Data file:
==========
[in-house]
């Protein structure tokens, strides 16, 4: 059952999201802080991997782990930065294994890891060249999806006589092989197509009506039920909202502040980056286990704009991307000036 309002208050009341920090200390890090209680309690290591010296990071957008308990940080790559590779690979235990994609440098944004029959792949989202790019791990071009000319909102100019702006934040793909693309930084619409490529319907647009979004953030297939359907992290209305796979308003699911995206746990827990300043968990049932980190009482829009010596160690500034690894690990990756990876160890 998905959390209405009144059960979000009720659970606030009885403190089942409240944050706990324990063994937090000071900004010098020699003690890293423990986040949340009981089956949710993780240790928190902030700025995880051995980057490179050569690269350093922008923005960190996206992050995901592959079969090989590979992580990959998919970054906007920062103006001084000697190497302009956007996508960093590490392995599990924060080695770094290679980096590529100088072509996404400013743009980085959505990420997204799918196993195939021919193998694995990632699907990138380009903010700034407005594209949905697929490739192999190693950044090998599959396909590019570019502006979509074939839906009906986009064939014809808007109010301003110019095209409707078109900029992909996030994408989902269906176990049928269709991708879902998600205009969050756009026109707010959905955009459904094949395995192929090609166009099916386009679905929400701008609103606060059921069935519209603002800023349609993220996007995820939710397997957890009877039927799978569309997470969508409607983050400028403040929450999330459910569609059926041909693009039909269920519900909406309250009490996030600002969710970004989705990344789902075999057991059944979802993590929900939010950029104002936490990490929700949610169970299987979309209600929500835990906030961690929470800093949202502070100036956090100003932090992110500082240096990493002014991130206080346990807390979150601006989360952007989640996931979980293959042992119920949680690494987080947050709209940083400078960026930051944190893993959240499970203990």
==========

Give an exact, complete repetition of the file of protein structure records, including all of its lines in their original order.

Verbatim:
[in-house]
């Protein structure tokens, strides 16, 4: 059952999201802080991997782990930065294994890891060249999806006589092989197509009506039920909202502040980056286990704009991307000036 309002208050009341920090200390890090209680309690290591010296990071957008308990940080790559590779690979235990994609440098944004029959792949989202790019791990071009000319909102100019702006934040793909693309930084619409490529319907647009979004953030297939359907992290209305796979308003699911995206746990827990300043968990049932980190009482829009010596160690500034690894690990990756990876160890 998905959390209405009144059960979000009720659970606030009885403190089942409240944050706990324990063994937090000071900004010098020699003690890293423990986040949340009981089956949710993780240790928190902030700025995880051995980057490179050569690269350093922008923005960190996206992050995901592959079969090989590979992580990959998919970054906007920062103006001084000697190497302009956007996508960093590490392995599990924060080695770094290679980096590529100088072509996404400013743009980085959505990420997204799918196993195939021919193998694995990632699907990138380009903010700034407005594209949905697929490739192999190693950044090998599959396909590019570019502006979509074939839906009906986009064939014809808007109010301003110019095209409707078109900029992909996030994408989902269906176990049928269709991708879902998600205009969050756009026109707010959905955009459904094949395995192929090609166009099916386009679905929400701008609103606060059921069935519209603002800023349609993220996007995820939710397997957890009877039927799978569309997470969508409607983050400028403040929450999330459910569609059926041909693009039909269920519900909406309250009490996030600002969710970004989705990344789902075999057991059944979802993590929900939010950029104002936490990490929700949610169970299987979309209600929500835990906030961690929470800093949202502070100036956090100003932090992110500082240096990493002014991130206080346990807390979150601006989360952007989640996931979980293959042992119920949680690494987080947050709209940083400078960026930051944190893993959240499970203990």